The Christian Reformed Church has its roots in the Reformation of the sixteenth century. We believe that we cannot earn our salvation through good works and that the Scripture is the guide by which we evaluate our practices as Christians.
We are a family.
We believe that the church is the family of God and that we live as brothers and sisters under the authority, love and care of our heavenly Father. Sometimes we have family squabbles, but we know what it means to be together. We bear each other's burdens, increase each other's joys and enrich each other's lives.
The Word of God is central to our worship services.
For this reason the focal point in our churches is the open Bible on the pulpit and the focal point in our worship together is the sermon. The songs and hymns we sing in our churches are based on the Scriptures.
We believe that all of life is governed by our faith.
Our faith in God helps us to make the important decisions in our lives, not only on Sunday but every day of the week.
We have a strong commitment to Christian education.
Because of our concern for family and our belief that our faith is important in all areas of our lives, we support Christian schools and offer many programs to help families grow spiritually. We want all members to be informed Christians.
Where did we come from?
Historically, we came from the Netherlands. But today, although a majority of our members are still from Dutch backgrounds, we can't honestly be called a Dutch church - unless we're also called a Korean church, a Navajo church, a Southeast Asian church, a French-Canadian church, a Hispanic-American church, an African-American church, a mosaic church.
More important to us than such ethnic badges is our place as one branch of the tree that started growing on Pentecost, almost twenty centuries ago.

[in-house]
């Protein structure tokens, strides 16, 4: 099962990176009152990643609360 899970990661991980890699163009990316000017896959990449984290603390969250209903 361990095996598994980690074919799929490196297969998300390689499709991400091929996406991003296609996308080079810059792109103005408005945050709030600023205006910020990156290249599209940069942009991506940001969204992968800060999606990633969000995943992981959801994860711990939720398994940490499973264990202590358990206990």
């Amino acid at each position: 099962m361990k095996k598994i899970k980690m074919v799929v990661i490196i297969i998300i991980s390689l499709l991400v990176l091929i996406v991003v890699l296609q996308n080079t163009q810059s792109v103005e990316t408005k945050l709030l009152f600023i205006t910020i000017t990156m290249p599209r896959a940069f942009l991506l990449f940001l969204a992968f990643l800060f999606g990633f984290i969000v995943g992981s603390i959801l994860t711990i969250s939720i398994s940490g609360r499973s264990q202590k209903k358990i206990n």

The early Christian church was like the single trunk of that tree. After about 1,000 years of growth, the trunk divided into two major branches - the Eastern and the Western churches. In 1517 the Protestant Reformation divided the Western (or Roman) church into several new branches. One of these Reformation branches, formed under Martin Luther's influence, was called the Lutheran church. Another branch developed under the influence of Ulrich Zwingli and later John Calvin. These churches were called "Presbyterian" in Scotland and "Reformed" in continental Europe. The Reformed churches flourished in the Netherlands. In the middle 1800s, some of these Dutch Reformed people moved to the United States, and in 1857 they started the Christian Reformed Church in North America.
What sets the Christian Reformed Church off from many other denominations is its embrace of key teachings of John Calvin. In a nutshell, these all center on the sovereignty of God. The biblical teachings of predestination and election give us comfort because they assure us that no one and nothing, not even our own bad choices, can snatch us out of God's hand. And the realization that God owns all of creation and continues to assert his rule over it gives us a sure hope for the future.
John Calvin's teachings blossomed in many countries, including the Netherlands. While much of the Netherlands remained Roman Catholic, the Reformed faith established itself as the state church. As is often the case, politics and church make a bad mix. The Reformed Church in the Netherlands began to show its share of moral decay and of theological liberalism - the latter largely spurred on by the Enlightenment, an intellectual movement that idolized human reason at the expense of Bible-based faith.
In response to this trend, a grassroots movement developed among the less-educated lower-income folk, who clung to a simple, practical faith based on traditional Calvinist doctrines. Because the churches did not nurture such faith, those who joined this movement worshiped in small groups called "conventicles."
When the Reformed Church began to actively persecute the leaders of this movement, a number of groups, under the leadership of Rev. Hendrik de Cock and others, seceded from the church. This branch of Dutch Calvinism ultimately gave rise to the Christian Reformed Church.
Coming to North America